Flexible Work Policies Fall Short for Caregivers Returning to Work

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Flexible Work Policies Fall Short for Caregivers Returning to Work


3 min read

Source: Channel News Asia
Article Date: 24 May 2024

In 2023, approximately 89,500 locals, or about 8% of the non-working population, were out of the labor force primarily due to caregiving responsibilities. According to the Manpower Ministry's labor force survey, 86.3% of these caregivers were women.

Starting in December, all employers in Singapore are required to establish a process for employees to request flexible work arrangements, such as staggered hours and job sharing. Employers must thoroughly consider each request and provide reasonable business grounds for any rejections.

Quoting the article " Flexi-work guidelines not enough to return to the labour force, caregivers say " penned by Davina Tham, CNA:

" Mdm Kaur, who has worked in human resources for the past decade, said this made her decide not to bring up the possibility of working from home, in hopes of getting to the interview stage.

She was happy about the new guidelines as they gave her hope that employers would be more open to considering flexible workers like herself.

But asking about flexibility at the interview stage “will backfire”, said Ms Sher-li Torrey, founder of career portal Mums@Work, which supports working mothers by listing jobs with flexible work arrangements.

Ms Torrey based her observation on the experiences of some of Mums@Work’s 60,000 members. The new guidelines do not protect jobseekers looking for flexibility, she said, while noting that the move is meant to be one that normalises flexi-work over the long term.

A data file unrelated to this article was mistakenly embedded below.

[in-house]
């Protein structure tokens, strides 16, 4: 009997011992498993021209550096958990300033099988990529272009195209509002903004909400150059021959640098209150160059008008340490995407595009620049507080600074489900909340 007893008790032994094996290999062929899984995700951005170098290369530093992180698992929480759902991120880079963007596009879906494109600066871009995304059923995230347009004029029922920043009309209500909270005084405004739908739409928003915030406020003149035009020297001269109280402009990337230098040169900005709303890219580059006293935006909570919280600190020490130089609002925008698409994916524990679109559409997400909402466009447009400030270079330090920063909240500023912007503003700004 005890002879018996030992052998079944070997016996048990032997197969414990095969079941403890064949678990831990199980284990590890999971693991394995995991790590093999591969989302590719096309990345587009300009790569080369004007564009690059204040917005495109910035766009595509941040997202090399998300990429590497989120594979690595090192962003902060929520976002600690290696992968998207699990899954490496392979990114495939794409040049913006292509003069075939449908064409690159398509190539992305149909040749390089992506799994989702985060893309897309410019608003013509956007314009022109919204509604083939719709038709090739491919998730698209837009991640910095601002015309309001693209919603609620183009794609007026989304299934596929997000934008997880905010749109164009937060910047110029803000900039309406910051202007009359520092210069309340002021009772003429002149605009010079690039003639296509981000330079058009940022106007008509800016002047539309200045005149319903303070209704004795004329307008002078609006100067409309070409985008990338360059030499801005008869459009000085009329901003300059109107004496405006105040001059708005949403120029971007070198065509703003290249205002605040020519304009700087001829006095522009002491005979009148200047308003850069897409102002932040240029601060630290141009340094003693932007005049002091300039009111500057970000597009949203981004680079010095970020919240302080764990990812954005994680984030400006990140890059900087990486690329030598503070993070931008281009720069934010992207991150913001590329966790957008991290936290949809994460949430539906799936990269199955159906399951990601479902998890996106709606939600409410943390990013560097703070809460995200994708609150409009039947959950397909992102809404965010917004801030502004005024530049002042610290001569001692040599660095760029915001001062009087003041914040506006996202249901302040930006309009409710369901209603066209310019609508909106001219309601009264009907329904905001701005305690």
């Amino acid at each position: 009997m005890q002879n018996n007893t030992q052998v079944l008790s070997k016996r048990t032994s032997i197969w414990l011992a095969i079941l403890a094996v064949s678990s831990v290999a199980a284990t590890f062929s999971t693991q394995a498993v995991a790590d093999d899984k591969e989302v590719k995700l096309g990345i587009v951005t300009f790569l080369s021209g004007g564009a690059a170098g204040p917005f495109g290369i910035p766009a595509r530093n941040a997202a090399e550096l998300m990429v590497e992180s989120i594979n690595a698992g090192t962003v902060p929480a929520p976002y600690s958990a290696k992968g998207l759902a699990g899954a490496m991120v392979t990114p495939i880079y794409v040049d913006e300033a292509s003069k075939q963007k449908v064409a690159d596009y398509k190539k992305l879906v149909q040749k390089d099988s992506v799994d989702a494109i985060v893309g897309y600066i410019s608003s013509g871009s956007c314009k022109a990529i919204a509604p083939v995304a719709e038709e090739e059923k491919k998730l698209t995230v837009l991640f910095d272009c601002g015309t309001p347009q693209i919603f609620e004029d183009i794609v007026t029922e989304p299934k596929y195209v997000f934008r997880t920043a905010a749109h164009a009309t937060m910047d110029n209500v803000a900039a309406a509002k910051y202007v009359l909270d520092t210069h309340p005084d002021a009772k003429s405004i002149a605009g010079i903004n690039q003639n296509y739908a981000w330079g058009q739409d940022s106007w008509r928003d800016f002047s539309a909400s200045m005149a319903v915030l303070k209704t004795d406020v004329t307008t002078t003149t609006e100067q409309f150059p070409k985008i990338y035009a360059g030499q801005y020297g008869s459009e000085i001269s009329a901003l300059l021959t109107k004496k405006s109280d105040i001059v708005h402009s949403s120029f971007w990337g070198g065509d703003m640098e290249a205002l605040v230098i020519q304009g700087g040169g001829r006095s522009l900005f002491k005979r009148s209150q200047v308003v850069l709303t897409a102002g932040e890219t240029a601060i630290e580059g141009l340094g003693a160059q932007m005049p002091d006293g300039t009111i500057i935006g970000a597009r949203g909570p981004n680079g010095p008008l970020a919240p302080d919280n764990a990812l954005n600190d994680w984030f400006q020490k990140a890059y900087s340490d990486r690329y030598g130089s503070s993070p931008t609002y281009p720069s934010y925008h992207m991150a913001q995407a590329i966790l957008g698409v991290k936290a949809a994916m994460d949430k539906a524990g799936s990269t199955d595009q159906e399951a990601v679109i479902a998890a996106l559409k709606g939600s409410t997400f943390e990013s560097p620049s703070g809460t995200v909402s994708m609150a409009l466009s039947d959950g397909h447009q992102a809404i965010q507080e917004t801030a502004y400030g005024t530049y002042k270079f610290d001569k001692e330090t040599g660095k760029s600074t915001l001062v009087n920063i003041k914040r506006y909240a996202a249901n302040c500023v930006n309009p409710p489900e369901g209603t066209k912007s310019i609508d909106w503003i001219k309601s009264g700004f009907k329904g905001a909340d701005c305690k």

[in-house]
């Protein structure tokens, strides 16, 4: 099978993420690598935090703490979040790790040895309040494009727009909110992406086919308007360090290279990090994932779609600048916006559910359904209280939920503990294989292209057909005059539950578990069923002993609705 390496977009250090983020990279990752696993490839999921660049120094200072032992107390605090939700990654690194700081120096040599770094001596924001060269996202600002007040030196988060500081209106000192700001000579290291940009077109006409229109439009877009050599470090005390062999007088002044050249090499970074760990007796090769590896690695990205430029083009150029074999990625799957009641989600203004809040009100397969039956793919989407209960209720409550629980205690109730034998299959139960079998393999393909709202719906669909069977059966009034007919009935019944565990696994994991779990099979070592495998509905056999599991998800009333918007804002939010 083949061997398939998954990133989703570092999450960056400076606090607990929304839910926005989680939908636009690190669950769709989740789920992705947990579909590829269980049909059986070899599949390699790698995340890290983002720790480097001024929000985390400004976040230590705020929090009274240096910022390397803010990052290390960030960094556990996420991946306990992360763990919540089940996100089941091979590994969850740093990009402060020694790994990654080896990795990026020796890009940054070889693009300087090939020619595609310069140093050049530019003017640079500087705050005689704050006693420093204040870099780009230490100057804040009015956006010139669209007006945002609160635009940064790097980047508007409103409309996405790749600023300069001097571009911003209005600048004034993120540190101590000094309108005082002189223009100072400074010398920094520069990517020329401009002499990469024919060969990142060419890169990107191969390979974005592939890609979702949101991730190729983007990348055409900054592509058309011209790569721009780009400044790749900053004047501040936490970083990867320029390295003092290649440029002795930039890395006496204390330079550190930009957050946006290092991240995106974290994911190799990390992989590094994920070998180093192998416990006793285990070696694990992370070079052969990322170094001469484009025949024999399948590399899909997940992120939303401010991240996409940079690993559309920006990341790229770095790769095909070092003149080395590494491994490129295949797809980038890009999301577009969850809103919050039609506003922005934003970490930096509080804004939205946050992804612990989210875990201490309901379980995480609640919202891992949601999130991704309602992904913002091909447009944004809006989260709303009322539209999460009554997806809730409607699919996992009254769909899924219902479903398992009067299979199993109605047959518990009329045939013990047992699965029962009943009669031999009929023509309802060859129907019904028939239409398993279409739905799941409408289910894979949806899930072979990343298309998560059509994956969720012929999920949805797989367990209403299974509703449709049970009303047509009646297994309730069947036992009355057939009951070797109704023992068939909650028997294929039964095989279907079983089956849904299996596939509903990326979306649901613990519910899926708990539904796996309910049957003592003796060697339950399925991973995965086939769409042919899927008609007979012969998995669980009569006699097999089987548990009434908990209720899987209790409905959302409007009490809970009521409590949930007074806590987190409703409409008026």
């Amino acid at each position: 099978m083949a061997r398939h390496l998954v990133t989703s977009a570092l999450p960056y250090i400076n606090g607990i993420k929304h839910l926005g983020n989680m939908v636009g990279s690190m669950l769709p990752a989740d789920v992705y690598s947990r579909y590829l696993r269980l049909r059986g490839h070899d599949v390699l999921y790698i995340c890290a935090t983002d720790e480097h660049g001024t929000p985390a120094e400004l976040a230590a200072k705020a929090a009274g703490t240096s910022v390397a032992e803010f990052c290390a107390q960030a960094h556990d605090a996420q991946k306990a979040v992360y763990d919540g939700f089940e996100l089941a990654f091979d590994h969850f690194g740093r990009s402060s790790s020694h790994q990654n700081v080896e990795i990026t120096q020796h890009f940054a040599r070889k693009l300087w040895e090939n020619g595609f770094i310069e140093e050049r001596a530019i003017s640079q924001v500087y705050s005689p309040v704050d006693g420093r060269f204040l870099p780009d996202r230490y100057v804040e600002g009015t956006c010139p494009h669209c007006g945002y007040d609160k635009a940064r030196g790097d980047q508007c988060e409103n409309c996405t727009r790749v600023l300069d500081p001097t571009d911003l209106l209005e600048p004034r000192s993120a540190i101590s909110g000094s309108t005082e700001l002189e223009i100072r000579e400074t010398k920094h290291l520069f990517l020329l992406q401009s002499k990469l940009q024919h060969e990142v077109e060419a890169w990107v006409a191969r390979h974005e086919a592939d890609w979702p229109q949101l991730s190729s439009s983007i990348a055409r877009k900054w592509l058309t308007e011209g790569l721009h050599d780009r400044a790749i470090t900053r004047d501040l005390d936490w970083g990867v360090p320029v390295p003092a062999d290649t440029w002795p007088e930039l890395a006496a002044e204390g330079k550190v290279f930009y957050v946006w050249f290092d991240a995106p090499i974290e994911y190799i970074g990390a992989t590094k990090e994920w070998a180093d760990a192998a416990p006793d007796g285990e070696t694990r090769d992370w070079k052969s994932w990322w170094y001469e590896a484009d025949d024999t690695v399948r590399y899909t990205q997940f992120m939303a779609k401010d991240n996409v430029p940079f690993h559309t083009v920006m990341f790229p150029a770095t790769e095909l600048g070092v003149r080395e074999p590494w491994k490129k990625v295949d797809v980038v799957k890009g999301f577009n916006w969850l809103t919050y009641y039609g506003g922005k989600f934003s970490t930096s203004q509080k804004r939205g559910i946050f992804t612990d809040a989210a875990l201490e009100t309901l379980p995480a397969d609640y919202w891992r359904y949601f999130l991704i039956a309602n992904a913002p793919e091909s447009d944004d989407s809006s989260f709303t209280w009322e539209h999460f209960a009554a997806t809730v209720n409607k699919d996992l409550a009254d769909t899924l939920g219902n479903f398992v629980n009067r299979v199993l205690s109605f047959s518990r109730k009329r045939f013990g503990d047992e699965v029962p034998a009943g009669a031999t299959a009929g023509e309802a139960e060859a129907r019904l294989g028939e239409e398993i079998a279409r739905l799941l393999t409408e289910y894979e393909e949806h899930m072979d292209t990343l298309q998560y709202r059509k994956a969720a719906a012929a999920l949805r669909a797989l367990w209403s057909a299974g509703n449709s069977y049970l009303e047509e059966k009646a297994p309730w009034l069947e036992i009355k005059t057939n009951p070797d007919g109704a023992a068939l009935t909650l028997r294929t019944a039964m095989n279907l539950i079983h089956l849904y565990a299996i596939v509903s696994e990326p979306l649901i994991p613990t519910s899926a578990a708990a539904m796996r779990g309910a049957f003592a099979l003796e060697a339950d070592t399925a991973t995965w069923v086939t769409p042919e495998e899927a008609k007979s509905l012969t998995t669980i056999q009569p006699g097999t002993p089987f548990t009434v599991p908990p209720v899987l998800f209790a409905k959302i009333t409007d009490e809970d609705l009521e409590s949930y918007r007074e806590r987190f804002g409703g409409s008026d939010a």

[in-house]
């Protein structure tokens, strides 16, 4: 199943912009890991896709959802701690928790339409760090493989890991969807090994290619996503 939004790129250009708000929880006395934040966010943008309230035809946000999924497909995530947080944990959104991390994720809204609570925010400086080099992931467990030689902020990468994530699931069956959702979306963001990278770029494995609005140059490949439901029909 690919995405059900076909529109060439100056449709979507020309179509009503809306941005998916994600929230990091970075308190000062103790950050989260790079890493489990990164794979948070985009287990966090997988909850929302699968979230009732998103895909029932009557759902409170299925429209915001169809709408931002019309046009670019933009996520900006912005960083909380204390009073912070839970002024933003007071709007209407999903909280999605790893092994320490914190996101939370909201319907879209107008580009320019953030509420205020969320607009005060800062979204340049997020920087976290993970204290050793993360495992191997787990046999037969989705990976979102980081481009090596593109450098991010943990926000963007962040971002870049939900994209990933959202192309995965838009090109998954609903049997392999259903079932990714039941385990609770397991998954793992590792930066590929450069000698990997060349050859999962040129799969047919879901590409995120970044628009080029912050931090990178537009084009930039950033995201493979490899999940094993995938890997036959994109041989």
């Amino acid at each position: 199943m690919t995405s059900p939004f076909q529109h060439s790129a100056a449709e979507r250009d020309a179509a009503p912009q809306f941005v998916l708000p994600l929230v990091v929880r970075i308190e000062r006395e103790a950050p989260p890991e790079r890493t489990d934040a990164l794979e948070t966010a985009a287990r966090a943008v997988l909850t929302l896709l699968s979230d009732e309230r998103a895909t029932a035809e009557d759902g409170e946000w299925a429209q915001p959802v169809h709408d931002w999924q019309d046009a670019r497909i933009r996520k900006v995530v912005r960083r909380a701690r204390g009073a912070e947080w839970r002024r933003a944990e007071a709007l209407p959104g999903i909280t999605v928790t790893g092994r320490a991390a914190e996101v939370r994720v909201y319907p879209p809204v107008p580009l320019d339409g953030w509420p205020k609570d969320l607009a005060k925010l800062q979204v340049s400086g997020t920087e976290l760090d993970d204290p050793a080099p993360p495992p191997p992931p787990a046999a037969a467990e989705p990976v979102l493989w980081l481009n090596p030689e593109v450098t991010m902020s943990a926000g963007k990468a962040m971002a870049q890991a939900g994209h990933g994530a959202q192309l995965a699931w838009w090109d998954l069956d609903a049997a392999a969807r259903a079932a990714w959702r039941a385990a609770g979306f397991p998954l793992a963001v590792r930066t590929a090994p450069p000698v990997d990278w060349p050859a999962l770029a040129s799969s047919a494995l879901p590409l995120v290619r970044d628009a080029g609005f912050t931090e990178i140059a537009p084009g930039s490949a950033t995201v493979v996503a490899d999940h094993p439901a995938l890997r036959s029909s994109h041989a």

She also observed that employees on flexible work arrangements may not experience “outright discrimination”, but that “subtle things” can be enough to signal the employer’s displeasure.

This may happen in cases where a manager is just implementing a flexible work arrangement that has already been decided, but without believing in the principles behind it, she said.

She gave an example of a Mums@Work member working in a small local business, who returned to work after having children and had an arrangement to leave the office at 4pm.

At 4pm every day, the woman’s manager would go to her desk and remind her to leave on time so that he would not be accused of mistreating her.

The woman’s employer supported the flexible work arrangement. But her manager, who did not like it, managed to “beat the system” by not directly criticising her, said Ms Torrey. "

This excerpt provides a nuanced view of the challenges and realities surrounding flexible work arrangements, especially for women balancing caregiving responsibilities. Mdm Kaur's reluctance to request work-from-home options highlights the fear that such requests could jeopardise her chances of securing a job. This sentiment is echoed by Ms. Sher-li Torrey, who emphasises that while the new guidelines may foster a more open attitude toward flexible work in the long term, they do not offer immediate protection for jobseekers who need flexibility.

Ms. Torrey's observations point out a significant issue: the discrepancy between policy and practice. Even when flexible work arrangements are in place, subtle forms of resistance from management can undermine their effectiveness. The example of a Mums@Work member being reminded to leave on time by a displeased manager illustrates how attitudes, rather than official policies, often determine the success of flexible work arrangements.

Overall, the excerpt underscores the need for not only formal guidelines but also a cultural shift in workplaces to truly embrace and support flexible working practices. Without genuine buy-in from all levels of management, such policies may fall short of their intended goals.

Source: Flexi-work guidelines not enough to return to the labour force, caregivers say

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